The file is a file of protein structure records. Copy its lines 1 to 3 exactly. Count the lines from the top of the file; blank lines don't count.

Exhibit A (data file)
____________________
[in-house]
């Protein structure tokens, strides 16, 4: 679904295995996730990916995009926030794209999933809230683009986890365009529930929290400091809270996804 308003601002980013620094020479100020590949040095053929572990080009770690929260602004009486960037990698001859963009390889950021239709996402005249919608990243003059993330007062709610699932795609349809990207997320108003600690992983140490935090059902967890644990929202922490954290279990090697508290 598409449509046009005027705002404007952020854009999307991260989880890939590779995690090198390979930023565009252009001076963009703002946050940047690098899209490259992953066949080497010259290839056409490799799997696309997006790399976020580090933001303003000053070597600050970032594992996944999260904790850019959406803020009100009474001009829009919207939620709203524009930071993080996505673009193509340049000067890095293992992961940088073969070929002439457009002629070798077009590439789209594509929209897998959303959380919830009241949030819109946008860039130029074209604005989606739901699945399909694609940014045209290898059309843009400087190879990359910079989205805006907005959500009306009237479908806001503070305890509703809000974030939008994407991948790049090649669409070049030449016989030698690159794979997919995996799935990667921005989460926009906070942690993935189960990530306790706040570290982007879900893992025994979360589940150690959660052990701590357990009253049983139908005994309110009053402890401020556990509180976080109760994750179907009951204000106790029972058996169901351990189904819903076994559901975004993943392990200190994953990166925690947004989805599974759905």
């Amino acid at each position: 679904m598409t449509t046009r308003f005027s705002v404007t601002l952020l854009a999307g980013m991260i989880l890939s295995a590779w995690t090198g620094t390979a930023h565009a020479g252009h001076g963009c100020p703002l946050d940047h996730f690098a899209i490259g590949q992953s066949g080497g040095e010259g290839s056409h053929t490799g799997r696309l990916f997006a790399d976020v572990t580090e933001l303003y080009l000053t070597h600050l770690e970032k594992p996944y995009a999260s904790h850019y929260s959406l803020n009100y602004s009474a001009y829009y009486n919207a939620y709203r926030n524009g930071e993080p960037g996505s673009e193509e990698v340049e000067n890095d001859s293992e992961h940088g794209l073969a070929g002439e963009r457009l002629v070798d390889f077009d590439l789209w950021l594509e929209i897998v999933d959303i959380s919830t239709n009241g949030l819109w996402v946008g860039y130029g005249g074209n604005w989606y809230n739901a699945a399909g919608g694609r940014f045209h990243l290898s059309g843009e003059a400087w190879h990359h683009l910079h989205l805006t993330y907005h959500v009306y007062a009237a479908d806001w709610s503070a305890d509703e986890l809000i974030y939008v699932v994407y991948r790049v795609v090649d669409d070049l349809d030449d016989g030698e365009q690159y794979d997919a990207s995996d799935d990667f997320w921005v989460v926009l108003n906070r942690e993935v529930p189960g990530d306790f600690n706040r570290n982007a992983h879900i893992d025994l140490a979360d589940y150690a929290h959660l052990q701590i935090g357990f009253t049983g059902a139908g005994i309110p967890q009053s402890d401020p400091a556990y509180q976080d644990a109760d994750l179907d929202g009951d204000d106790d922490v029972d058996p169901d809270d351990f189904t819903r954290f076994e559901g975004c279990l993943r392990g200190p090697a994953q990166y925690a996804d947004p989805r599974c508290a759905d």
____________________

[in-house]
């Protein structure tokens, strides 16, 4: 679904295995996730990916995009926030794209999933809230683009986890365009529930929290400091809270996804 308003601002980013620094020479100020590949040095053929572990080009770690929260602004009486960037990698001859963009390889950021239709996402005249919608990243003059993330007062709610699932795609349809990207997320108003600690992983140490935090059902967890644990929202922490954290279990090697508290 598409449509046009005027705002404007952020854009999307991260989880890939590779995690090198390979930023565009252009001076963009703002946050940047690098899209490259992953066949080497010259290839056409490799799997696309997006790399976020580090933001303003000053070597600050970032594992996944999260904790850019959406803020009100009474001009829009919207939620709203524009930071993080996505673009193509340049000067890095293992992961940088073969070929002439457009002629070798077009590439789209594509929209897998959303959380919830009241949030819109946008860039130029074209604005989606739901699945399909694609940014045209290898059309843009400087190879990359910079989205805006907005959500009306009237479908806001503070305890509703809000974030939008994407991948790049090649669409070049030449016989030698690159794979997919995996799935990667921005989460926009906070942690993935189960990530306790706040570290982007879900893992025994979360589940150690959660052990701590357990009253049983139908005994309110009053402890401020556990509180976080109760994750179907009951204000106790029972058996169901351990189904819903076994559901975004993943392990200190994953990166925690947004989805599974759905």
């Amino acid at each position: 679904m598409t449509t046009r308003f005027s705002v404007t601002l952020l854009a999307g980013m991260i989880l890939s295995a590779w995690t090198g620094t390979a930023h565009a020479g252009h001076g963009c100020p703002l946050d940047h996730f690098a899209i490259g590949q992953s066949g080497g040095e010259g290839s056409h053929t490799g799997r696309l990916f997006a790399d976020v572990t580090e933001l303003y080009l000053t070597h600050l770690e970032k594992p996944y995009a999260s904790h850019y929260s959406l803020n009100y602004s009474a001009y829009y009486n919207a939620y709203r926030n524009g930071e993080p960037g996505s673009e193509e990698v340049e000067n890095d001859s293992e992961h940088g794209l073969a070929g002439e963009r457009l002629v070798d390889f077009d590439l789209w950021l594509e929209i897998v999933d959303i959380s919830t239709n009241g949030l819109w996402v946008g860039y130029g005249g074209n604005w989606y809230n739901a699945a399909g919608g694609r940014f045209h990243l290898s059309g843009e003059a400087w190879h990359h683009l910079h989205l805006t993330y907005h959500v009306y007062a009237a479908d806001w709610s503070a305890d509703e986890l809000i974030y939008v699932v994407y991948r790049v795609v090649d669409d070049l349809d030449d016989g030698e365009q690159y794979d997919a990207s995996d799935d990667f997320w921005v989460v926009l108003n906070r942690e993935v529930p189960g990530d306790f600690n706040r570290n982007a992983h879900i893992d025994l140490a979360d589940y150690a929290h959660l052990q701590i935090g357990f009253t049983g059902a139908g005994i309110p967890q009053s402890d401020p400091a556990y509180q976080d644990a109760d994750l179907d929202g009951d204000d106790d922490v029972d058996p169901d809270d351990f189904t819903r954290f076994e559901g975004c279990l993943r392990g200190p090697a994953q990166y925690a996804d947004p989805r599974c508290a759905d």